Repurposing of FDA-approved medications as novel smoking-cessation agents represents an opportunistic way most to accelerate the process of drug discovery and has the potential to save considerable financial resources usually devoted to developing, testing, and obtaining regulatory approval for new drugs. Table 3 highlights examples of FDA-approved medications for other indicati
New tobacco control measures are urgently needed. As of 2010, 19.3% of adults in the United States continue to smoke, and about half of those smokers are expected to die prematurely from illnesses related to their use of tobacco (CDC, 2002, 2011). The United States Food and Drug Administration (FDA) was recently given the authority to regulate tobacco products under the Family Smoking Prevention and Tobacco Control Act (FSPTCA; U.
S. Congress, 2009). This legislation provides a powerful tool for reducing the harm associated with smoking at the policy level. One important implication of this law is that cigarettes��the most lethal tobacco product of all��will now be evaluated with respect to the public health consequences of use. This increased authority to regulate tobacco in the United States echoes a global change. Article 9 of the World Health Organization Framework Convention on Tobacco Control (WHO FCTC), ratified by over 170 countries, states that the countries agree to establish shared guidelines for evaluating and regulating the content and emission of tobacco products (WHO, 2003). The FSPTCA and WHO FCTC render scientific investigations into the abuse liability, harm, and effects of tobacco more critical than ever.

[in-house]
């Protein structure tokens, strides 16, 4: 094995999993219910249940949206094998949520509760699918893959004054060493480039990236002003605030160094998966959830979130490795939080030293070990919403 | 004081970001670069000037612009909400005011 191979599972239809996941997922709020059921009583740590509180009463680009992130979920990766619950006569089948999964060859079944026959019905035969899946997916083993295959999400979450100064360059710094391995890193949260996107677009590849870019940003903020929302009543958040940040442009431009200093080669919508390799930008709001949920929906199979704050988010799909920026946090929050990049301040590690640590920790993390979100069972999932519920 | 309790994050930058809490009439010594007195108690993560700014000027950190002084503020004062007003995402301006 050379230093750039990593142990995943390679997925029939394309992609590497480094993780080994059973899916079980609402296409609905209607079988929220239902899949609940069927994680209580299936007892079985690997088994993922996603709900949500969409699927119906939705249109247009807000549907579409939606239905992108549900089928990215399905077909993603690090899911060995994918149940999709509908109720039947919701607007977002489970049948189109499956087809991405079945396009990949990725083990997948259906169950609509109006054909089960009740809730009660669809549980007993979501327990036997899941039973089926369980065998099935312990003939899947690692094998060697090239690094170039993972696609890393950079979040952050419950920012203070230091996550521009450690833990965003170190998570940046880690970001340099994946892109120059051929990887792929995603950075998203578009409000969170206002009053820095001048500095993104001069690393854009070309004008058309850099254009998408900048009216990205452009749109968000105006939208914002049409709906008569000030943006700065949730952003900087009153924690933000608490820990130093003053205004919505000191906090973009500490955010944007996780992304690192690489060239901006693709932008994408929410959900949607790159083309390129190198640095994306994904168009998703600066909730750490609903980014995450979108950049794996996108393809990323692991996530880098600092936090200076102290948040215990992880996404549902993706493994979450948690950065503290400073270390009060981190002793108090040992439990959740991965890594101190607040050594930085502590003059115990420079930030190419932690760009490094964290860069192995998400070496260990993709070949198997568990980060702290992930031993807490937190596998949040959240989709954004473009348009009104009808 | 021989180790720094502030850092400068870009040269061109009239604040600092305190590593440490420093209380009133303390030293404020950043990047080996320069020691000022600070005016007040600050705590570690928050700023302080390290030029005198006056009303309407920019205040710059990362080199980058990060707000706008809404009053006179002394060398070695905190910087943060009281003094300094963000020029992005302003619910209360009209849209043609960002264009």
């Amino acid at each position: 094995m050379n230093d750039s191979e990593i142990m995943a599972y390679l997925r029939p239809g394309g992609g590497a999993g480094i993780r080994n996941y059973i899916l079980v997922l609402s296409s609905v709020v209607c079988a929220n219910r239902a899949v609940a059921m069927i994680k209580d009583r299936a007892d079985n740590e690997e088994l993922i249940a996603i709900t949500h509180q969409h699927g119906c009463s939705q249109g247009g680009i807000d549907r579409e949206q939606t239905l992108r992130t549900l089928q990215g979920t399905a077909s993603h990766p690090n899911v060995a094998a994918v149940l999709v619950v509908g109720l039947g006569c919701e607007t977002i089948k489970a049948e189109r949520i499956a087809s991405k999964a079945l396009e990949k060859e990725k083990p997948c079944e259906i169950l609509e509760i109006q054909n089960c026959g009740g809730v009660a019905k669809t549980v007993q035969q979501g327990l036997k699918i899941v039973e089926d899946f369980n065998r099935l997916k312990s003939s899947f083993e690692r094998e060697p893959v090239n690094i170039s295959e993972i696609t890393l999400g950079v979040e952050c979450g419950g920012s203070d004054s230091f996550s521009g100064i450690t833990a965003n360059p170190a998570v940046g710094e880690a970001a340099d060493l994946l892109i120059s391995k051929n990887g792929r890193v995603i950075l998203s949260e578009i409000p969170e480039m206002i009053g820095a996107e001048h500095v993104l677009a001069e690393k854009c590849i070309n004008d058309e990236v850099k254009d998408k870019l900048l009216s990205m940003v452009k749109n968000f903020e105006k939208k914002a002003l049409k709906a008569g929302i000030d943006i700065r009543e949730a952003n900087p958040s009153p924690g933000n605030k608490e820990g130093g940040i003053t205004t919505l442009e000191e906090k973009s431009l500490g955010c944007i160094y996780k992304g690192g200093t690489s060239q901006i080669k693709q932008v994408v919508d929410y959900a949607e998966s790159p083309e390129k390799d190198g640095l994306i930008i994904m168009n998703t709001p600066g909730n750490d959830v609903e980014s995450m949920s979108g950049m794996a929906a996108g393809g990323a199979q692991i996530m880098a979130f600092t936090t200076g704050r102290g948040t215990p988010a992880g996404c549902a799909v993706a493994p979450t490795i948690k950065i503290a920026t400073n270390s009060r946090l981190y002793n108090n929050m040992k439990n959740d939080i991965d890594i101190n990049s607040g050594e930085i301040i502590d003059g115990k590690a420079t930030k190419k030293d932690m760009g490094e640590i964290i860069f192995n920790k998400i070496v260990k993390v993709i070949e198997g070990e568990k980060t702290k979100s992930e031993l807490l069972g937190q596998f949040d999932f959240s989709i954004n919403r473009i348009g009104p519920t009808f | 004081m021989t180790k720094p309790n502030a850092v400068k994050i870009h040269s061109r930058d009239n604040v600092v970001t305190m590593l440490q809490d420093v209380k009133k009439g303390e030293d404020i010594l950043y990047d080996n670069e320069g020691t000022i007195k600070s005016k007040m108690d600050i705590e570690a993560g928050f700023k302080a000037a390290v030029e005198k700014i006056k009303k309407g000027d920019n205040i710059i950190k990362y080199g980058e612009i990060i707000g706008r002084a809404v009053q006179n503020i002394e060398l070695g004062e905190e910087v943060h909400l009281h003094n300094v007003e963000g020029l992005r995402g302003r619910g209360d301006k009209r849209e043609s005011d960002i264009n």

With this changing landscape, researchers who study tobacco using animal models have the opportunity to conduct studies that could impact regulatory decisions. This type of work��regulatory science��strives to contribute to the development of standards that regulatory agencies can use to assess the performance of the products they regulate (IOM, 2011). These efforts go beyond the basic science purpose of elucidating the mechanisms and enhancing the understanding for various phenomena; rather, they serve to provide the empirical basis for policy decisions that may impact the lives of many. The demand for this information places responsibility on nicotine and tobacco Cilengitide scientists with a wide range of expertise to answer critical questions related to the FSPTCA and WHO FCTC (Hatsukami et al., 2010). A key area for investigators to explore relates to the potential regulation of nicotine content. In the United States, the FSPTCA enables the FDA to establish tobacco product standards, including limits on the constituents in tobacco products (U.S. Congress, 2009).